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Why we still need Tisha BAv

(RNS) A long time ago, I thought God took the summertime off.

I had no idea there have been summer Jewish holidays or, at the very least, observances until my first summer at the Union of American Hebrew Congregations (now Union for Reform Judaism) Eisner Camp in Great Barrington, Massachusetts. It had been the summertime of 1969, also it was to function as first-time I have you ever heard of Tisha BAv.

Tisha BAv may be the ninth day of the Jewish month of Av. It begins on Saturday evening (Aug. 6). This is a fast day commemorating the destruction of the initial temple by the Babylonians in 586 B.C.E., and the next temple by the Romans in 70 C.E.

Additionally it is your day, by sheer historical coincidence, which another bad part of Jewish history occurred:

In 135 C.E., the Romans crushed the Bar Kochba revolt, essentially ending Judean independence. In 1095, Pope Urban II proclaimed the initial Crusade, which in its first month claimed the lives of 10,000 Jews. In 1290, King Edward I signed the Edict of Expulsion, which expelled the Jews from England. In 1492, the Jews of Spain departed from their homeland, beginning the Sephardic Diaspora.

Regardless of the way you slice it, the ninth of Av is really a bad day in Jewish history.

Jewish summer camps revived Tisha BAv. How could they not? It had been the only real Jewish holiday that occurred through the summertime (though observant Jews also mark the three weeks prior, heading back to the seventeenth of Tammuz, once the Babylonians breached the walls of Jerusalem).

Actually, the revival of Tisha BAv was probably the most important contributions that Jewish camping designed to the Jewish calendar.

We loved it. It had been a paradox: a dark day amid a light-filled summer; enforced glumness; a dumping of each Jewish historical tragedy in a single day, which gave numerous programmatic suggestions to our counselors, who spent an inordinate period of time discovering methods to scare people to death and make us grateful to be in the us where Jews could not have to be afraid again.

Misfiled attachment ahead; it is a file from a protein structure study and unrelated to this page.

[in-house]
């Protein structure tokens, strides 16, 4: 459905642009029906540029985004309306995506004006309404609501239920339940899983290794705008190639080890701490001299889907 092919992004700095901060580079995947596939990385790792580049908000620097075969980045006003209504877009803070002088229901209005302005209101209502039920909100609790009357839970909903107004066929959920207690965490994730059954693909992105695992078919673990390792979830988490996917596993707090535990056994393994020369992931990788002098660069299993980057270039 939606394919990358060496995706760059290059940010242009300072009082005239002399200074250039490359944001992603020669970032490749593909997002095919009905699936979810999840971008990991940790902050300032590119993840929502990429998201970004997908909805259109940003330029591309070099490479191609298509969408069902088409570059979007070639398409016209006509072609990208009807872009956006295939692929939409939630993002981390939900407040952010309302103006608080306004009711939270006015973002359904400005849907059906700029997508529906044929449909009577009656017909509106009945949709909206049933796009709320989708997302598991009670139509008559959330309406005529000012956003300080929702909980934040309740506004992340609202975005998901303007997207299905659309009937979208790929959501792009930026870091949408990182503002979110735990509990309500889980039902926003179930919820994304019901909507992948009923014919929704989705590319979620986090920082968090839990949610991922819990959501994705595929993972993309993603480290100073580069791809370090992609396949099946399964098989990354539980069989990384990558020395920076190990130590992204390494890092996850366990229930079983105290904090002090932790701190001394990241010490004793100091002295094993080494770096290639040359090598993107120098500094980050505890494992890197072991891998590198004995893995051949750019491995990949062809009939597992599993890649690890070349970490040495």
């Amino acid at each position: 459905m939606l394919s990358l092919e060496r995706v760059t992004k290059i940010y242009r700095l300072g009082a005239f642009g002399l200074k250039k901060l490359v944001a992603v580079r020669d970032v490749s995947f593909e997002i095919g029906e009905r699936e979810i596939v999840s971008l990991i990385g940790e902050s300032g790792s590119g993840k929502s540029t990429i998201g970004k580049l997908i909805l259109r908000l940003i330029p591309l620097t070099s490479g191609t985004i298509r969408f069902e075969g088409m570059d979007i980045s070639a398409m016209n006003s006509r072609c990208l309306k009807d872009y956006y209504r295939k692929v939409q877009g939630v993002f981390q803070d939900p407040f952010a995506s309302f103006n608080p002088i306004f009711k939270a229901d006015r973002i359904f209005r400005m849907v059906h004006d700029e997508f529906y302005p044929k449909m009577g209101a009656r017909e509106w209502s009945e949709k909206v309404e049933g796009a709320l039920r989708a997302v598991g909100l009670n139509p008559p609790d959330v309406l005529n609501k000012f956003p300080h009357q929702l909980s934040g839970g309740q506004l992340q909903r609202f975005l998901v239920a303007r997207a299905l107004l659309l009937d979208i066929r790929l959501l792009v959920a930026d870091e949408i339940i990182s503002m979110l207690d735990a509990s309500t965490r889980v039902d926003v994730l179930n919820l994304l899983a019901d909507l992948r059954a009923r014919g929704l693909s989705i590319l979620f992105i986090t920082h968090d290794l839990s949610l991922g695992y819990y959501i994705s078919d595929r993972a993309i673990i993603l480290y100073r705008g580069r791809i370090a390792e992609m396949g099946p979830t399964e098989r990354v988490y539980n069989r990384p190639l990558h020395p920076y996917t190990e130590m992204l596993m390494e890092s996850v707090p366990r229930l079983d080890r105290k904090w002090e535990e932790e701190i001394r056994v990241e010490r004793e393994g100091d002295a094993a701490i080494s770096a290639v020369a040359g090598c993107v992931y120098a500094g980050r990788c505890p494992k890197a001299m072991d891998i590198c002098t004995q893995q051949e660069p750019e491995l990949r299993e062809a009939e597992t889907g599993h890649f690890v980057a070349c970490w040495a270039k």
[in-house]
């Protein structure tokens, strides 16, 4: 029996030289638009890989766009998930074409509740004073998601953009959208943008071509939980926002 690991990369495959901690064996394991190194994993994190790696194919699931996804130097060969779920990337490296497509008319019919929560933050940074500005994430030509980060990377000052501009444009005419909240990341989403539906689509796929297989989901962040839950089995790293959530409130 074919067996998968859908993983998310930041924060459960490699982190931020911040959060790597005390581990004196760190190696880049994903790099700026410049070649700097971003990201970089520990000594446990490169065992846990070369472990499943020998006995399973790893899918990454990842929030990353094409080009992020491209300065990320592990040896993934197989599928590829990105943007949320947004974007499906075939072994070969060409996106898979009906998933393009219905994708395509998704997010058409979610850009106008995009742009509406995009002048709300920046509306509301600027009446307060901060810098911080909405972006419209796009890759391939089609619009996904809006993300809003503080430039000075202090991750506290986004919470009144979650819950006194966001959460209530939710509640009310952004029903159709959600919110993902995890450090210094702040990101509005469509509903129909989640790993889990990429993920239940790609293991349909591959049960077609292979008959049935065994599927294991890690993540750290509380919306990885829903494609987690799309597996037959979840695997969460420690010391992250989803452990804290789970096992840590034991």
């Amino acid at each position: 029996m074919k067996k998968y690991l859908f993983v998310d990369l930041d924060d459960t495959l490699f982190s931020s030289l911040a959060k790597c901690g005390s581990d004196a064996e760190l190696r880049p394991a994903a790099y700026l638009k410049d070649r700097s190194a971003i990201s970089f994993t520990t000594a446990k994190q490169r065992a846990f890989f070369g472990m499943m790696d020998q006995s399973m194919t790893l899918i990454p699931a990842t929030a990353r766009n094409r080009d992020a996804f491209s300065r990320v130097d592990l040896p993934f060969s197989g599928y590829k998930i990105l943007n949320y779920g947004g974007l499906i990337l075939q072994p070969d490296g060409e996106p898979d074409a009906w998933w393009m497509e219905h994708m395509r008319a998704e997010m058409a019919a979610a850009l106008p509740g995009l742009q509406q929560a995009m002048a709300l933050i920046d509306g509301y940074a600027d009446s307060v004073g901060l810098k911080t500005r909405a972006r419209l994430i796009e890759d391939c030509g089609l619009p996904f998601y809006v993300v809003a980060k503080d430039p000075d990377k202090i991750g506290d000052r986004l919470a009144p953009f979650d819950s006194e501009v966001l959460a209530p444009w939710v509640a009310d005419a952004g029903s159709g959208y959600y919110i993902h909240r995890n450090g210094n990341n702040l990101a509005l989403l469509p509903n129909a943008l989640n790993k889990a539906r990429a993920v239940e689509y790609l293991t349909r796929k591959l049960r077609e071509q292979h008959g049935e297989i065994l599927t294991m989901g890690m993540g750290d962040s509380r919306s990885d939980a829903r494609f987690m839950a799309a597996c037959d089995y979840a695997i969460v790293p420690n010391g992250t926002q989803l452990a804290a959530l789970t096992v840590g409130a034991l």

With regards to me and Tisha BAv, I’ll quote the non-public status some individuals post on Facebook: Relationship: complicated.

On the main one hand: I take Jewish history very seriously. I really believe in remembering and mourning the painful moments of our history. I really believe in mourning the truth that the Romans exiled us from our land.

When I’m in Jerusalem on that date, I enjoy visit the Western Wall plaza and hear the chanting of the Book of Lamentations. I’ve heard every ethnic band of the Jewish people chant Lamentations within their own melody. This is a sacred cacophony of the Jewish people.

However: The irony also embraces me. WHEN I turn my back again to the Kotel and lift my eyes, what do I see?

I start to see the Jewish Quarter of the Old City. In 1948, the Arab Legion of Jordan arrived to the Old City and forcibly expelled its Jewish inhabitants before systematically destroying the Jewish Quarter.

Today, once you walk through the Jewish Quarter, you don’t see destruction. You see renovation and also resurrection. You see destroyed synagogues which have risen from their ashes. A lot more than this: Jerusalem is really a prosperous, booming city. The cost of real estate in a few neighborhoods approaches that of Manhattan.

So, I find myself asking the question: Do we modern Jews still need Tisha BAv?

In the event that you were to ask historians why the Romans destroyed Jerusalem and Judea, those historians will be clear. The Judeans had revolted contrary to the Romans. The Romans had to avoid the revolt. End of story.

But that’s not how Jews think. We believe that if something bad happens to us, it should be our fault. Therefore, the ancient rabbis developed a moral laundry list for why we lost our independence.